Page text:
Author Topic: Nottingham City Council caught fiddling the books and setting ticket targets  (Read 704 times)

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Staff said Nottingham City Council used parking fines as 'cash cow'

In interviews, staff said that historically, the council had been "commercially-driven"

By Joe Locker
Local Democracy Reporting Service

A secret report into how Nottingham City Council managed its money revealed staff thought the authority treated the parking and road fines system like a "cash cow".

The Labour-run council was ordered to release an independent assessment into their finances by the Information Commissioner's Office (ICO).

The report also said a £5m grant did not reach the right department.

A city council spokesman says "good progress" has since been made.

The published report comes after the improvement board overseeing changes at the authority said government-appointed commissioners could take over the running of the council within days.

The council declared itself effectively bankrupt, meaning it would stop all spending other than services it must provide by law.

Accounting firm Ernst and Young (EY) was first asked to review its books after unlawful spending from the council's Housing Revenue Account was uncovered in 2021.

Millions of pounds strictly intended for council housing and tenants had been wrongly and unlawfully transferred to the authority's general fund over a series of years, the Local Democracy Reporting Service said.

It is estimated the cost to make amends is about £51m.

The council refused to publish the full report despite numerous requests under the Freedom of Information (FOI) Act, saying there was a need to consider what it described as a technical report for officers in a "safe space".

Nottingham City Council declared itself effectively bankrupt last year

Instead the council only published a 10-page summary.

The Local Democracy Reporting Service appealed against the decision to the ICO, which ruled in favour of publishing the report in January - six months after the initial FOI request was submitted.

The series of documents published on Monday show EY looked at accounts across financial periods 2019 to 2022, and identified "a number of significant concerns within [the council's] control environment".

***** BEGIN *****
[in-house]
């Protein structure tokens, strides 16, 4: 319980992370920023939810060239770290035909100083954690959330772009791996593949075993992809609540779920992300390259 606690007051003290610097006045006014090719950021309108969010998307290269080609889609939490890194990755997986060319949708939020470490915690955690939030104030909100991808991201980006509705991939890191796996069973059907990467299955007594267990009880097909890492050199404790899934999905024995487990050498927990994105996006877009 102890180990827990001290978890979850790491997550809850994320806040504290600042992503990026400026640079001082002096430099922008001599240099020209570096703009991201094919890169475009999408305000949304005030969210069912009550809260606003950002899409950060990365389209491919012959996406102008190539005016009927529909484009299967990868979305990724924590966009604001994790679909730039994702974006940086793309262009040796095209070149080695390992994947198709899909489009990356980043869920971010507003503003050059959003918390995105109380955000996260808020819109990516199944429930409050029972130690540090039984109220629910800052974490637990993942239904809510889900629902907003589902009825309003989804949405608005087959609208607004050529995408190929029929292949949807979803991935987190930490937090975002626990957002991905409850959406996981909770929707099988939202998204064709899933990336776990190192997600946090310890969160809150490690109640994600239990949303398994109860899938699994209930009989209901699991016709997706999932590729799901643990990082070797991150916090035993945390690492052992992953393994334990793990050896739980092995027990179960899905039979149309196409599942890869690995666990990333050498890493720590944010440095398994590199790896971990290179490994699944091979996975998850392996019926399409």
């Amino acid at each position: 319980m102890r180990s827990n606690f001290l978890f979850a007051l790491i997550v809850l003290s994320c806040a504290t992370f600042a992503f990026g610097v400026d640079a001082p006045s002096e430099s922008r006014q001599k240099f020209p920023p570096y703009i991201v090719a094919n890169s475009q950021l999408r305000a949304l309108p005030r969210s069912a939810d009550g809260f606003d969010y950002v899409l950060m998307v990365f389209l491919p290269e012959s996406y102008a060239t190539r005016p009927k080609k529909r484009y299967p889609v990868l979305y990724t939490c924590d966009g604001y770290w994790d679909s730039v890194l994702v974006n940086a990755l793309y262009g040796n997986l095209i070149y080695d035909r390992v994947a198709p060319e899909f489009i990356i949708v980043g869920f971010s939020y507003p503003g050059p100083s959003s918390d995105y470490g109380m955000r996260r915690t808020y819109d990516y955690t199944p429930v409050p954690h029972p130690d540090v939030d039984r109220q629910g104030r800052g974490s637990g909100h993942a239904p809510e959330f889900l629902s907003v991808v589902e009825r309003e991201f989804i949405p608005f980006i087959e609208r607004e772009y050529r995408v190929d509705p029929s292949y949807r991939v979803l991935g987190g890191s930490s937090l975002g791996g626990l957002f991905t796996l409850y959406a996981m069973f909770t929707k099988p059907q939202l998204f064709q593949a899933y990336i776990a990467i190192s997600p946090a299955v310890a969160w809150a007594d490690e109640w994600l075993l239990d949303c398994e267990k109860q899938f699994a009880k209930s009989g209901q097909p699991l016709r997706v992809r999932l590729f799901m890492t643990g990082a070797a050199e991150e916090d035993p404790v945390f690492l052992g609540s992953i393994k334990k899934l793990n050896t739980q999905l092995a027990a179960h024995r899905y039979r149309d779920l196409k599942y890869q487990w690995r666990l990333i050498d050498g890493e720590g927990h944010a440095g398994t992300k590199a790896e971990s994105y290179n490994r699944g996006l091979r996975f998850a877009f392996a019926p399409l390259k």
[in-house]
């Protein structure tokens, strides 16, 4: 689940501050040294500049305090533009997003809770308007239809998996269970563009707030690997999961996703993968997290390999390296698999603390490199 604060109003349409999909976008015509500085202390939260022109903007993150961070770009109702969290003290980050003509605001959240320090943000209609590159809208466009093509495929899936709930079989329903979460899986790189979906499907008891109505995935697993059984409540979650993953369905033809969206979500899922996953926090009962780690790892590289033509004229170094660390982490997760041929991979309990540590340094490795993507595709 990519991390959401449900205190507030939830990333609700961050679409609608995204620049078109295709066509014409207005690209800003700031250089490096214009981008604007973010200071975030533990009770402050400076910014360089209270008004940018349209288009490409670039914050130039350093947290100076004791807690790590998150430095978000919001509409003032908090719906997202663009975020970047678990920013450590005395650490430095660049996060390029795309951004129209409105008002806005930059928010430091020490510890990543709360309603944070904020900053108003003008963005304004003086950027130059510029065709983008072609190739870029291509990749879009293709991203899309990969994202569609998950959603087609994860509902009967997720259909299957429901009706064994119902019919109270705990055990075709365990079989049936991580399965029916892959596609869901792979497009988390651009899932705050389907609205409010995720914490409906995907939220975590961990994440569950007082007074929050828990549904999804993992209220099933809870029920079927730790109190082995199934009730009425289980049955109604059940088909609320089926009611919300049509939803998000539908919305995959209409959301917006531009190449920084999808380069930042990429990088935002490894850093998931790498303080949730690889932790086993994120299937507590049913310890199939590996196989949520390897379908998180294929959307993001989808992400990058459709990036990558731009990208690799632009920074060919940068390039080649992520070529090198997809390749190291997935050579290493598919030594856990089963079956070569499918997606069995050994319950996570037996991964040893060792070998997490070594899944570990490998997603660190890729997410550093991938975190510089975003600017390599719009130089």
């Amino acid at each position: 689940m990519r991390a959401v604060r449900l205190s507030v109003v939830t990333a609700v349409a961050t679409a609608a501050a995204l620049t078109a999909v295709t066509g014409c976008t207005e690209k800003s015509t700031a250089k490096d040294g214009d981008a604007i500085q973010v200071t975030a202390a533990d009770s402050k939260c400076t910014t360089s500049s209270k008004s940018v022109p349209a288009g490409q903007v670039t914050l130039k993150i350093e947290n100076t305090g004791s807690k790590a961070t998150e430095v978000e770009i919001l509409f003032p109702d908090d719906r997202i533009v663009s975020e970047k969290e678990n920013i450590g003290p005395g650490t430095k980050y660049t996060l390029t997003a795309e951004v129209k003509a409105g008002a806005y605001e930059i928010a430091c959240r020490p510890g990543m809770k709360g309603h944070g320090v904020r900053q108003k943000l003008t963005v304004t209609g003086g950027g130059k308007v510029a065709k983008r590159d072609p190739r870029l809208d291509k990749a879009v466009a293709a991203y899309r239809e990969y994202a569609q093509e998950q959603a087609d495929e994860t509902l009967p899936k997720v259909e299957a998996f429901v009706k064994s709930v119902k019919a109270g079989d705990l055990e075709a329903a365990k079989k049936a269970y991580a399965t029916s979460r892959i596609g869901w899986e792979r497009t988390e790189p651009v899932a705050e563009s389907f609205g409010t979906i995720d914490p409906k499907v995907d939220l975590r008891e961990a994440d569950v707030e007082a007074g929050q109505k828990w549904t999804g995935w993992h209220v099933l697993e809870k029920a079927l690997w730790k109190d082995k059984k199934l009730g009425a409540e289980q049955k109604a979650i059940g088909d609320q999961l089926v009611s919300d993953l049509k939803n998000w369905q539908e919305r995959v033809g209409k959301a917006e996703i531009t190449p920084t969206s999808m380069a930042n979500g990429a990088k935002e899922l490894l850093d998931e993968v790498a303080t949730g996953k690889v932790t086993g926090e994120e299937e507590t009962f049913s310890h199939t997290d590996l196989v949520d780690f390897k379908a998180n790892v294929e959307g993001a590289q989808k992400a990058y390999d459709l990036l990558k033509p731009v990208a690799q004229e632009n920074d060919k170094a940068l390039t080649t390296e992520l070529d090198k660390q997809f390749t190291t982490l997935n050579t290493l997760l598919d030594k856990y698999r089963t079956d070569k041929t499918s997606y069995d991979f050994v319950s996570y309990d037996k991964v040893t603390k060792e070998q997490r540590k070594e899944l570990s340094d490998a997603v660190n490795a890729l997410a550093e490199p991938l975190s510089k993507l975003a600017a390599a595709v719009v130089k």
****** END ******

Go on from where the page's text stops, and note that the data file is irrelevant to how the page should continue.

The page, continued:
It investigated six areas including parking, traffic regulation and bus lane enforcement, the Better Care Fund, capital expenditure, the Transforming Cities Fund, the Dedicated Schools Grant and licensing income.

'Management override'

"Four of the six areas were identified as having a medium risk of management override of controls," the report said.

"One area, namely parking, traffic regulation and bus lane enforcement, was identified as having a high risk of management override of controls."

In this area, EY noted from interviews with council staff, that historically the council "has been commercially-driven and set income targets for the enforcement team, contra to the regulatory guidance".

It was said the corporate centre had treated this division as a "cash cow".

The report also said the council received £5m from central government for lost car parking income during the pandemic, but the enforcement team "did not receive any of this money and it is not clear how it was used".

The assessment identified "significant weaknesses" that needed to be addressed, a council spokesperson said

Issues with a lack of audit trails in numerous areas were also found, meaning it was difficult to "demonstrate that these funds are used for the specified purposes".

The report added an overriding "commercially-driven culture" within licensing and traffic enforcement created risks.

Councillor Kevin Clarke, the leader of the Nottingham Independents and Independent Group, said: "It is very damning. You don't even have to read between the lines to see all is not right.

"It shows the culture of the whole council."

A city council spokesperson said: "The council took the view that the full assessment report was of a technical nature designed to support the work of professional officers.

"The information commissioner made clear that the council had legitimate concerns around the disclosure of the full report and that it had engaged the exemption not to publish correctly.

"However they decided that on balance, the public interest outweighed the exemption in this case."

They added the council has been open about the nature and seriousness of the assessment's findings, adding: "Good progress has been made to address the issues raised and through the council's Finance Improvement Plan, reported at every audit committee, to ensure the necessary controls are in place."


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